10 hospitals closing departments, ending services

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Several healthcare organizations recently closed medical units or terminated services to shore up finances, focus on more in-demand services or prevent patient care lapses. Here are 10 that have announced or completed closures in the last month:

1. Dothan, Ala.-based Flowers Hospital will end inpatient pediatric services in December. The hospital cited an increased demand for pediatric outpatient services and decreased demand for children requiring an overnight hospital stay as reasons for its decision.

2. University Hospital Summerville, a 231-bed hospital in Augusta, Ga., will close its emergency department by the end of the year. It intends to replace the ED with an urgent care center. The hospital said an urgent care center will offer a more appropriate level of care for the service area.

3. Dallas-based Tenet Healthcare will close the ED and end inpatient care at its Leonard Morse Hospital in Natick, Mass, Oct. 25, according to a statement to the community obtained by Becker's Hospital Review. The facility will be transformed into a campus for behavioral health services. 

4. One Brooklyn Health System has resumed its consolidation plan, which includes eliminating inpatient care at Kingsbrook Jewish Medical Center, one of its three hospitals. Instead of offering hospital care, the facility will be turned into a medical village providing emergency services and primary, specialty and post-acute care.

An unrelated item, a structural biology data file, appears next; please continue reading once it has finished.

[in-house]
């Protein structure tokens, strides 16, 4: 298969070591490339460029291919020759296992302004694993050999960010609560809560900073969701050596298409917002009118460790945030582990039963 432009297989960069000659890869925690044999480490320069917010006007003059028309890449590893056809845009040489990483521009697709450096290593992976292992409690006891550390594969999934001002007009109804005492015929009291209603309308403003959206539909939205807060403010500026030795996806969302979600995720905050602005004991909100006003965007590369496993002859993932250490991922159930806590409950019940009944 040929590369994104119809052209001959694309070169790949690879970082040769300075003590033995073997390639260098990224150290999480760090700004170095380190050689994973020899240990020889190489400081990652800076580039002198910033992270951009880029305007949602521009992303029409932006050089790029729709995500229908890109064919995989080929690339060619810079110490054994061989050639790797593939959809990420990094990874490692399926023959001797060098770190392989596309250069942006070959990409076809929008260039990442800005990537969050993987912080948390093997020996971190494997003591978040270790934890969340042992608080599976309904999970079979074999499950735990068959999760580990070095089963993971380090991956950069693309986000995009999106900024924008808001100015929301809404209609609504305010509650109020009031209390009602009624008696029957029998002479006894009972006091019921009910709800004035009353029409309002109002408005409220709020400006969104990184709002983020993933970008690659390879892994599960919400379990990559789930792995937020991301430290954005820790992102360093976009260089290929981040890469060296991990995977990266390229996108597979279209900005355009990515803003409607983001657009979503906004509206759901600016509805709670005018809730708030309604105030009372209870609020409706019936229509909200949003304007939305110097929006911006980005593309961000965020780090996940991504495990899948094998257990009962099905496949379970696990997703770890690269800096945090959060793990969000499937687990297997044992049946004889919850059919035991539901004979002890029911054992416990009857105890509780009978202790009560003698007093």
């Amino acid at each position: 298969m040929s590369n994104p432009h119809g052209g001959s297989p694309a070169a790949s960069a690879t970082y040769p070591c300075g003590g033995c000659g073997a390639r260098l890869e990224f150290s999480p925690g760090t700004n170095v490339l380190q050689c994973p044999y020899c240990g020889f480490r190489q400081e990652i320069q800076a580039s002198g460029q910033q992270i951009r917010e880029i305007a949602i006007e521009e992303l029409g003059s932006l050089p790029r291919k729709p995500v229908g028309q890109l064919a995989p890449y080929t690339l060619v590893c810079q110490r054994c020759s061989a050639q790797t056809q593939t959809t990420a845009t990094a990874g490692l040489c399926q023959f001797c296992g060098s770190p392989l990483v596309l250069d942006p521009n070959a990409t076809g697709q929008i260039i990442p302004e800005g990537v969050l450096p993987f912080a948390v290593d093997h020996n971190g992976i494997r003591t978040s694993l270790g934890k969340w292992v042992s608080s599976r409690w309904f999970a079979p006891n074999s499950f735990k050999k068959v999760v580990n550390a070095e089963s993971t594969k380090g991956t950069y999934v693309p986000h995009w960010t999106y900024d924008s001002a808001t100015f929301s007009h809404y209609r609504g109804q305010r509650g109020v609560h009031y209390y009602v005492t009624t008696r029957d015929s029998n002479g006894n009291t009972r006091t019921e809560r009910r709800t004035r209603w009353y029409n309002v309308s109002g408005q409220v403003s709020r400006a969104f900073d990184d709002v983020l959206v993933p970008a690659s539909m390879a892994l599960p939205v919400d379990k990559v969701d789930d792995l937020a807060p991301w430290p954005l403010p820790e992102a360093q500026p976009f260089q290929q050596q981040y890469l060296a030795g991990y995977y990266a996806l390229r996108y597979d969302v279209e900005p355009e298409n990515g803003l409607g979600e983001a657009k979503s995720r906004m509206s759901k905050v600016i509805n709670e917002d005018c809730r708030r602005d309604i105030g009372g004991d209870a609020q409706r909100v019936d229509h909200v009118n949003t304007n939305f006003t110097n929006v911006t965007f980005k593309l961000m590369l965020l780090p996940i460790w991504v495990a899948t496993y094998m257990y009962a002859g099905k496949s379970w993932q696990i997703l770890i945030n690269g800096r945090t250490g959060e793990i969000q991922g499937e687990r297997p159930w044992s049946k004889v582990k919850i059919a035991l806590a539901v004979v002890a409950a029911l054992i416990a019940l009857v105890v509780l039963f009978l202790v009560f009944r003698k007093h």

5. Minneapolis-based M Health Fairview said Oct. 5 it would stop offering some services at St. Paul-based St. Joseph's Hospital. The health system said it will close St. Joseph's ED by the end of the year, and specialties such as neurology and bariatrics will be moved to other facilities. The health system also plans to close 16 of its 56 clinics in Minnesota and Wisconsin; shut down its 90-bed Bethesda Rehabilitation Hospital in St. Paul, Minn.

6. Grand Rapids, Mich.-based Mercy Health, part of Trinity Health, has closed the ED at its Hackley Campus in Muskegon, Mich. The ED has become an urgent care center.

7. Mercy Iowa City will close its mental and behavioral health unit by the end of the year. The hospital said it plans to shutter the unit due to financial pressures exacerbated by the COVID-19 pandemic.

8. Kaiser Permanente Hawaii will close its ambulatory surgery center and end gastroenterology services at its Wailuku (Hawaii) Medical Office. Kaiser cited financial challenges and the need to improve efficiency in the COVID-19 era and beyond as reasons for scaling back of services. 

9. West Hills (Calif.) Hospital, owned by Nashville, Tenn.-based HCA Healthcare, plans to close its obstetrics department and neonatal intensive care unit Nov. 1. The hospital attributed the decision to a decline in births at the facility. 

10. Minneapolis-based Children's Minnesota plans to end neuro-surgical services and inpatient care for Type 1 diabetics at its St. Paul hospital. Instead, the organization expects to move those services to its Minneapolis campus. 

Editor's note: A previous version of this article incorrectly stated that low ED volumes were the reason University Hospital Summerville was converting its ED. Becker's regrets this error.

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